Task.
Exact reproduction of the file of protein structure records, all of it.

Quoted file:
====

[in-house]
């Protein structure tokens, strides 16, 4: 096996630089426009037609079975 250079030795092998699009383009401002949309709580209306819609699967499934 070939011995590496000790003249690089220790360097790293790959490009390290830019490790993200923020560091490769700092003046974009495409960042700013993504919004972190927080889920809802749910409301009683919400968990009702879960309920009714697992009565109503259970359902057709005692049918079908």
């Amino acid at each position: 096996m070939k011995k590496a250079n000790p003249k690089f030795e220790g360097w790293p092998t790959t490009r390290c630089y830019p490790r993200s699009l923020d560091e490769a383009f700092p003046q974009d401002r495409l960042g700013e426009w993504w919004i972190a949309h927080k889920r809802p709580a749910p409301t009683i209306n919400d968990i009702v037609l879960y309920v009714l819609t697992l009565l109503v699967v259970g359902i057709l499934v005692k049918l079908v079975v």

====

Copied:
[in-house]
């Protein structure tokens, strides 16, 4: 096996630089426009037609079975 250079030795092998699009383009401002949309709580209306819609699967499934 070939011995590496000790003249690089220790360097790293790959490009390290830019490790993200923020560091490769700092003046974009495409960042700013993504919004972190927080889920809802749910409301009683919400968990009702879960309920009714697992009565109503259970359902057709005692049918079908």
């Amino acid at each position: 096996m070939k011995k590496a250079n000790p003249k690089f030795e220790g360097w790293p092998t790959t490009r390290c630089y830019p490790r993200s699009l923020d560091e490769a383009f700092p003046q974009d401002r495409l960042g700013e426009w993504w919004i972190a949309h927080k889920r809802p709580a749910p409301t009683i209306n919400d968990i009702v037609l879960y309920v009714l819609t697992l009565l109503v699967v259970g359902i057709l499934v005692k049918l079908v079975v």